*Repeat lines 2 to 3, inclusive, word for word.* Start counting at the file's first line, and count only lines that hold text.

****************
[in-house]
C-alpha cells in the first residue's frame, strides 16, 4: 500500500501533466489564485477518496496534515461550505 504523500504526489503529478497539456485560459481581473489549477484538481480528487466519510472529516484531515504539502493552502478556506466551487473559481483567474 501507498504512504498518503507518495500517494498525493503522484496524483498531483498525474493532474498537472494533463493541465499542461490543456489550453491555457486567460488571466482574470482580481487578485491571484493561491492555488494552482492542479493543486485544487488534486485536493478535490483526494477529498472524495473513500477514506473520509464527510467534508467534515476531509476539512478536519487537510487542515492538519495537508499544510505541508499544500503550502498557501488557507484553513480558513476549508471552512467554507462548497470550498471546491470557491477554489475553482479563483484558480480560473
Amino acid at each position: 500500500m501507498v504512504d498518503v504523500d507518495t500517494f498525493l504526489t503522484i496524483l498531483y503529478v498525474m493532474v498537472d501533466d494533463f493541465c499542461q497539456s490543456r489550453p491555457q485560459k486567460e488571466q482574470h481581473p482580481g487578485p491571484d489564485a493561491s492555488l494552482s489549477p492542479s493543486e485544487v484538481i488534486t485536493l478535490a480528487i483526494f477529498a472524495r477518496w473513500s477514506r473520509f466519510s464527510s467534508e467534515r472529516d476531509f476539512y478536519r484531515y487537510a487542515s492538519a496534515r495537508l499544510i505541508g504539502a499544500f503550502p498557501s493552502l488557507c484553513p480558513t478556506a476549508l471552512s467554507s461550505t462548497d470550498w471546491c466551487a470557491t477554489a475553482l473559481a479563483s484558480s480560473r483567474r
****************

C-alpha cells in the first residue's frame, strides 16, 4: 500500500501533466489564485477518496496534515461550505 504523500504526489503529478497539456485560459481581473489549477484538481480528487466519510472529516484531515504539502493552502478556506466551487473559481483567474 501507498504512504498518503507518495500517494498525493503522484496524483498531483498525474493532474498537472494533463493541465499542461490543456489550453491555457486567460488571466482574470482580481487578485491571484493561491492555488494552482492542479493543486485544487488534486485536493478535490483526494477529498472524495473513500477514506473520509464527510467534508467534515476531509476539512478536519487537510487542515492538519495537508499544510505541508499544500503550502498557501488557507484553513480558513476549508471552512467554507462548497470550498471546491470557491477554489475553482479563483484558480480560473
Amino acid at each position: 500500500m501507498v504512504d498518503v504523500d507518495t500517494f498525493l504526489t503522484i496524483l498531483y503529478v498525474m493532474v498537472d501533466d494533463f493541465c499542461q497539456s490543456r489550453p491555457q485560459k486567460e488571466q482574470h481581473p482580481g487578485p491571484d489564485a493561491s492555488l494552482s489549477p492542479s493543486e485544487v484538481i488534486t485536493l478535490a480528487i483526494f477529498a472524495r477518496w473513500s477514506r473520509f466519510s464527510s467534508e467534515r472529516d476531509f476539512y478536519r484531515y487537510a487542515s492538519a496534515r495537508l499544510i505541508g504539502a499544500f503550502p498557501s493552502l488557507c484553513p480558513t478556506a476549508l471552512s467554507s461550505t462548497d470550498w471546491c466551487a470557491t477554489a475553482l473559481a479563483s484558480s480560473r483567474r